The Possibility of Change

December 13, 2023

By Allison Iantosca, ACC

Change. Is it really possible? For a person to change?

The answer is yes…and no. No, not if they don’t want to. Not if they are so locked into a preserving mindset that anything that nibbles at its corners is too much of a threat. No, definitely no, if you’re trying to change someone else (but you already knew that).

And also, YES. Maybe not “a person,” but you. You can change. Not 180 degrees, overnight, magic change. But yes, to gradual change. The kind you don’t necessarily notice day-to-day, like a toddler growing into a child. One day you catch yourself out of the corner of your eye and think, “Wow, you have grown a lot since the last time I saw you.”

It’s late in the day to begin a blog post. Even though I planned it out this way. The whole day up to now actually, carefully crafting a schedule to fit in exercise, proposal writing, email responding, a Zoom coaching session, lunch with a colleague, a grocery delivery…even reading an article that has been perched on the corner of my desk for over a month now. A notion that I would get to a sense of completeness whole enough that, after all of that, I would then be ready to write a few thoughts down. With pithy wit. Inspired temptation. Ready for primetime.

I sit here at a Formica topped table, huddled up against the one wall with an outlet, inside the only heated area at a hockey rink forty-five minutes south of where I live. A kid occupied and an hour and a half of devoted screen time at the ready. And my brain is melting. Telling me to use this time wisely. The abstract conditioning insists I can operate vibrantly at any time of day I choose, anywhere, and fatigue is only an unabashed attack on my lack of mental fortitude.

How very familiar this sensation is.

So yes, I am tired. And I might even stop trying to write this piece soon. But truth be told, writing is such a lovely and creative respite that often, in fact, enlivens me. I love playing with words. The detail in scene-setting a playful challenge.

And more truth, that earlier paragraph needs some annotation lest it illustrates its own dishonesty. The exercise was a walk with my dog around 8:30 this morning. The proposal, creative expression to represent myself to a new client. The Zoom session a swap with a dear friend who offers to spend ninety minutes “practicing our coaching” every six weeks or so. Lunch another friend. We used to work together; now we just needed a catch up. The article, the transcription of an inspirational speech. The grocery delivery, a gift of time.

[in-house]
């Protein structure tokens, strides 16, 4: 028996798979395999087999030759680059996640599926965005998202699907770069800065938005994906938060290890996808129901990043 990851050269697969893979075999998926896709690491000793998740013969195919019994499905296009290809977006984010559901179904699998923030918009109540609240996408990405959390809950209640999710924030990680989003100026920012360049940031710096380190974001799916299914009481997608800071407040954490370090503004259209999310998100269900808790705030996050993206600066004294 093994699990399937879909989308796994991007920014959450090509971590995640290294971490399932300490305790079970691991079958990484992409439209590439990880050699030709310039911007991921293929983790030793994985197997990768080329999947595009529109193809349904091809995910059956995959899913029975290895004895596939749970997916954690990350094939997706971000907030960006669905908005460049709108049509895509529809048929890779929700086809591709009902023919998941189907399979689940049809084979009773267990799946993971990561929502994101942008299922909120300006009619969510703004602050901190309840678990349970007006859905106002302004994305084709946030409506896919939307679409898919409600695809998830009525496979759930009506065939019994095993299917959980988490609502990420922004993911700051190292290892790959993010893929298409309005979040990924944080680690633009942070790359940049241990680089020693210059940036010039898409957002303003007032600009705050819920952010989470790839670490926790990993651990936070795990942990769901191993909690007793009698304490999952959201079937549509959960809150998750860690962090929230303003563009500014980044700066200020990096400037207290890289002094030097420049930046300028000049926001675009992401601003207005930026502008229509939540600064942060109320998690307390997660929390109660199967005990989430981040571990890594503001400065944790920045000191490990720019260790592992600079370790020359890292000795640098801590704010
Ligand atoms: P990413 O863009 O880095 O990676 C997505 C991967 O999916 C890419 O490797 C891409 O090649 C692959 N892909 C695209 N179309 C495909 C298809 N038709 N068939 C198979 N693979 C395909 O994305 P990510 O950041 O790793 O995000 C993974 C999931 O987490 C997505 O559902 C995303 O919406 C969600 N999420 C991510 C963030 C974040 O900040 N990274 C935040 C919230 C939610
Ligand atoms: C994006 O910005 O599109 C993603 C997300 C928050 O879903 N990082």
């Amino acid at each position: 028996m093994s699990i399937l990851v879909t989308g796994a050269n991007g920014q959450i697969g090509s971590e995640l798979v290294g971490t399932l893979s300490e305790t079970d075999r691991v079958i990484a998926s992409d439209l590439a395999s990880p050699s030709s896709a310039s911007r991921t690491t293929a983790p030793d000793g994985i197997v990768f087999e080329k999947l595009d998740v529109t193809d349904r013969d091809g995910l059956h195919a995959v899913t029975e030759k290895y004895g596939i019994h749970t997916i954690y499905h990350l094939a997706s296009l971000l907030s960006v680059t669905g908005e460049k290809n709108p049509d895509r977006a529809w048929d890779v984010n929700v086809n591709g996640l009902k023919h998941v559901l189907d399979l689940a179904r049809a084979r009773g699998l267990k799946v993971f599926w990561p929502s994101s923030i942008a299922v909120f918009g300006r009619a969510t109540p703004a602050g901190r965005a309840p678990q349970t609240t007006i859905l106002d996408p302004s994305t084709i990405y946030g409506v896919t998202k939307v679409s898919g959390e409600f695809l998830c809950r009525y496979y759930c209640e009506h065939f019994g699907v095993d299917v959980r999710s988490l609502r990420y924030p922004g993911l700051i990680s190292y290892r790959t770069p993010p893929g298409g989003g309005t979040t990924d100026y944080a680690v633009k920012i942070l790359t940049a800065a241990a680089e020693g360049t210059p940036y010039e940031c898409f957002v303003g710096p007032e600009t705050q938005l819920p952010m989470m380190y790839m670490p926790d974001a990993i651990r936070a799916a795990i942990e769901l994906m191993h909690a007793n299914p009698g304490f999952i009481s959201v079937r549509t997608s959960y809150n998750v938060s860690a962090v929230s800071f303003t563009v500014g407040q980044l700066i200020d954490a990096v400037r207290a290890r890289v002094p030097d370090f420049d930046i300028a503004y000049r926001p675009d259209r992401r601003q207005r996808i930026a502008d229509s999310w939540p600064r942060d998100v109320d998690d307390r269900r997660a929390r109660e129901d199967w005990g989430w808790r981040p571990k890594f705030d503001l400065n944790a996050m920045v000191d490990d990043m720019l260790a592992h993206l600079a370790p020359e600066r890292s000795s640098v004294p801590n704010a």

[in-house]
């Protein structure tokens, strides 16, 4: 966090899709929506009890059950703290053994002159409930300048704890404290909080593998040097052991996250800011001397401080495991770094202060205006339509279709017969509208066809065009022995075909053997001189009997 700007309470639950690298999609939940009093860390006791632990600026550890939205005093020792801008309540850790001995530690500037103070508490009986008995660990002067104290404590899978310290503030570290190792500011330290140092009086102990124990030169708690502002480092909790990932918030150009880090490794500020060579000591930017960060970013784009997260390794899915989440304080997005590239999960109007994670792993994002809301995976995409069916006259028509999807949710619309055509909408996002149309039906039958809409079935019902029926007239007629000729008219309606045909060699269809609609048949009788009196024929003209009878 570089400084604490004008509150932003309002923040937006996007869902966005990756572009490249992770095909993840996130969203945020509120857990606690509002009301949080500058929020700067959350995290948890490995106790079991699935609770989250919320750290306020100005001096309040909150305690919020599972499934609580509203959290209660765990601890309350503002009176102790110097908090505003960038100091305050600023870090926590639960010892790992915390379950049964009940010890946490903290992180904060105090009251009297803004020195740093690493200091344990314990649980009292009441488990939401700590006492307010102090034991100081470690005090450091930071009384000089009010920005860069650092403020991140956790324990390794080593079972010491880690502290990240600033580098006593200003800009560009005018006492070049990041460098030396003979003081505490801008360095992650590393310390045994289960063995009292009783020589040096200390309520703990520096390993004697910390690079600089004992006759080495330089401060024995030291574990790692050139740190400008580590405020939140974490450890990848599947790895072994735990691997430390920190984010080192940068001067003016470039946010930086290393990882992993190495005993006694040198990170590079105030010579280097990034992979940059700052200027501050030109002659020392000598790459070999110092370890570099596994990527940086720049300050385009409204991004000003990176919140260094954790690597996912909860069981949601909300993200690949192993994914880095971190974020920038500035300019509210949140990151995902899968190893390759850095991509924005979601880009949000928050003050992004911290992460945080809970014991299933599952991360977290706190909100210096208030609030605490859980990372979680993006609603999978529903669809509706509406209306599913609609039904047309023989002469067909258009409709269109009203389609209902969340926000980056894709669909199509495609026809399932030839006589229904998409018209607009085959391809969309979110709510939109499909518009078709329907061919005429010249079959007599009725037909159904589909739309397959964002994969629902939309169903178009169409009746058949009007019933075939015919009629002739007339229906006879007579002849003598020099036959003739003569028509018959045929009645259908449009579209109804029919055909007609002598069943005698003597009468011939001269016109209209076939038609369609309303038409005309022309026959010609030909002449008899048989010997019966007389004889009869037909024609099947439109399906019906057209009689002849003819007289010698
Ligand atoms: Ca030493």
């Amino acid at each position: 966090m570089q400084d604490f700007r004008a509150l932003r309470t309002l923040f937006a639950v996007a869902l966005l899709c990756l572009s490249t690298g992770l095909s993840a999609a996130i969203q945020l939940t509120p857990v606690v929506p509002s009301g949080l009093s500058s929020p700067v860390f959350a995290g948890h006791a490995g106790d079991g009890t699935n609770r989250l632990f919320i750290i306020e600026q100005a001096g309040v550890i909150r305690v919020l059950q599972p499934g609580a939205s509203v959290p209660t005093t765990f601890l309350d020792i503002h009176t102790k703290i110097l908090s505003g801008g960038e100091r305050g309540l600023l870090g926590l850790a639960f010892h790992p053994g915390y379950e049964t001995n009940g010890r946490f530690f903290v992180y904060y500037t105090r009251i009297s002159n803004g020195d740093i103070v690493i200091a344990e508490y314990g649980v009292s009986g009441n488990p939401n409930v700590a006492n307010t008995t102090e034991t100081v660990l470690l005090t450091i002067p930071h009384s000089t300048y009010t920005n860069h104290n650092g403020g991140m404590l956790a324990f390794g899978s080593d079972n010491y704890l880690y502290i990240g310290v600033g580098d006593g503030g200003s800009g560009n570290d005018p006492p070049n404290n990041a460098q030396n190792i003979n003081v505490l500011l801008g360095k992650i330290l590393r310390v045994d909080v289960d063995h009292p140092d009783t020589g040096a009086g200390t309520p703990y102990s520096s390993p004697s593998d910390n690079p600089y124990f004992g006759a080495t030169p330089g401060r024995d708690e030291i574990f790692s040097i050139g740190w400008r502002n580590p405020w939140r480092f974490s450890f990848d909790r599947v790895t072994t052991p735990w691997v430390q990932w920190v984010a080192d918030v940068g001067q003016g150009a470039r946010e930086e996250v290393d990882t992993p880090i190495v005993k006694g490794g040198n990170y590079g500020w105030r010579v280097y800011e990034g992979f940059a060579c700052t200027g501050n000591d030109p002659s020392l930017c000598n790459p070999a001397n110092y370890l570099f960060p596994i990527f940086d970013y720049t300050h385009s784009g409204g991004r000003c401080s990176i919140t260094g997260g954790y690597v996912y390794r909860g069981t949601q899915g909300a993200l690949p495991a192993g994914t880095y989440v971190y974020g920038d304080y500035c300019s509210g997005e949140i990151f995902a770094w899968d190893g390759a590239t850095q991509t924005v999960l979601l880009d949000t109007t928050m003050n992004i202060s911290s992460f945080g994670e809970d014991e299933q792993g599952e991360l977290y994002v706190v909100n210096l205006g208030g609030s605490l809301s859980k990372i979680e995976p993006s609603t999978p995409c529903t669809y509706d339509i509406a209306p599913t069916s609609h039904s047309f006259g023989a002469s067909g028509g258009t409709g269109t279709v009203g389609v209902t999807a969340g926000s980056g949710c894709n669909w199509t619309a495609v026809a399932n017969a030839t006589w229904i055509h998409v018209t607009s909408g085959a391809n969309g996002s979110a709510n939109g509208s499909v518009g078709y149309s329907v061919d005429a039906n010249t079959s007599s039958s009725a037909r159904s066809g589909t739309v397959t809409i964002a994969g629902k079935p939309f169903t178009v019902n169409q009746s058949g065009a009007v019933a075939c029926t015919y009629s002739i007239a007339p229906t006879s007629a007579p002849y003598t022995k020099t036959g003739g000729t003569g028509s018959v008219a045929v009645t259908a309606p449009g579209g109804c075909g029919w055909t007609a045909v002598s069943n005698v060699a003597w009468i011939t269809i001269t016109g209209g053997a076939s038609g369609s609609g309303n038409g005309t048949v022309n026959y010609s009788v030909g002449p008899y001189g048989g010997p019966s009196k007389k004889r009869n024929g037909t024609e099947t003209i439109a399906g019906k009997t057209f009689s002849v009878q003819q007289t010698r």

It still feels like a lot. But there is a significance to the change – me in the earlier paragraph to the me in the latter. An attention to the choices I make in how I spend my time. An allowance to not just do what is hard but also what I love. An adjustment to how I feed and nurture and care for my body and my mind. A prioritization of self over the insatiable demand of other.  


Because here’s the thing, as much as we were born into these genes and this body, we were born into this personality. In the years since our youth, we layered in societal programming and habits that, at least originally, helped us survive or thrive. Habits that are so regular and normal we hardly question their worth or value. Habits that are so centering and so useful we believe that everyone must have the same ones!

But slip into slow motion awareness development (also known as coaching) and you may see these habits no longer help you like they used to.

It’s not that I flipped a switch; my tendency to overdo is still a vicious determiner of accomplishment some days. But it has been unveiled. Which gives me a choice—something to opt into or out of.

For that, I think I have written what I can for now. What feels fun. I’m going to shut the laptop down and go read the paperback novel I also threw in my bag tonight.

Allison Iantosca is a Gestalt International Study Center (GISC) trained coach certified by ICF with extensive leadership and management experience. She is an Executive Coach and is the President, CEO and Partner of Boston based FH Perry Builder.

Photo Credit: Chris Lawton, Unsplash

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